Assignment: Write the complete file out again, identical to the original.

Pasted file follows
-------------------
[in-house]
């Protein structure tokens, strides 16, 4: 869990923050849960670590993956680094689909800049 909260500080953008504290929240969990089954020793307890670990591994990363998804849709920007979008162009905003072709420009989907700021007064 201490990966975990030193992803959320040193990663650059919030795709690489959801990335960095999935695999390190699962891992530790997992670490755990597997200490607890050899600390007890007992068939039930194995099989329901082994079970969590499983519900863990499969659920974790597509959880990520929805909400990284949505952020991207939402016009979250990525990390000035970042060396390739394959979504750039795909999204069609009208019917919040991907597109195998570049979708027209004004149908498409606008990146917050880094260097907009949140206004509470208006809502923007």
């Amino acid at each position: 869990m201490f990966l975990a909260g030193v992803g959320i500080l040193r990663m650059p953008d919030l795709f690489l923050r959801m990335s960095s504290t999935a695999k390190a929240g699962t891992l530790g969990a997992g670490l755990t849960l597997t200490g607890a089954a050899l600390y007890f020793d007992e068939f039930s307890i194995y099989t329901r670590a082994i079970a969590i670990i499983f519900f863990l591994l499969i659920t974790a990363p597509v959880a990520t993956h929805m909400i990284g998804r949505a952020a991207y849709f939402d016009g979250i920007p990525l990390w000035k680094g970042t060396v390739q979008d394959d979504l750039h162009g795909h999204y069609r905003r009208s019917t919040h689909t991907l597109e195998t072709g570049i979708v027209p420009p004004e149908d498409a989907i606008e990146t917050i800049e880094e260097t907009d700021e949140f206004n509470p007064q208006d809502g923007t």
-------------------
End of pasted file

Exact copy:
[in-house]
């Protein structure tokens, strides 16, 4: 869990923050849960670590993956680094689909800049 909260500080953008504290929240969990089954020793307890670990591994990363998804849709920007979008162009905003072709420009989907700021007064 201490990966975990030193992803959320040193990663650059919030795709690489959801990335960095999935695999390190699962891992530790997992670490755990597997200490607890050899600390007890007992068939039930194995099989329901082994079970969590499983519900863990499969659920974790597509959880990520929805909400990284949505952020991207939402016009979250990525990390000035970042060396390739394959979504750039795909999204069609009208019917919040991907597109195998570049979708027209004004149908498409606008990146917050880094260097907009949140206004509470208006809502923007």
């Amino acid at each position: 869990m201490f990966l975990a909260g030193v992803g959320i500080l040193r990663m650059p953008d919030l795709f690489l923050r959801m990335s960095s504290t999935a695999k390190a929240g699962t891992l530790g969990a997992g670490l755990t849960l597997t200490g607890a089954a050899l600390y007890f020793d007992e068939f039930s307890i194995y099989t329901r670590a082994i079970a969590i670990i499983f519900f863990l591994l499969i659920t974790a990363p597509v959880a990520t993956h929805m909400i990284g998804r949505a952020a991207y849709f939402d016009g979250i920007p990525l990390w000035k680094g970042t060396v390739q979008d394959d979504l750039h162009g795909h999204y069609r905003r009208s019917t919040h689909t991907l597109e195998t072709g570049i979708v027209p420009p004004e149908d498409a989907i606008e990146t917050i800049e880094e260097t907009d700021e949140f206004n509470p007064q208006d809502g923007t």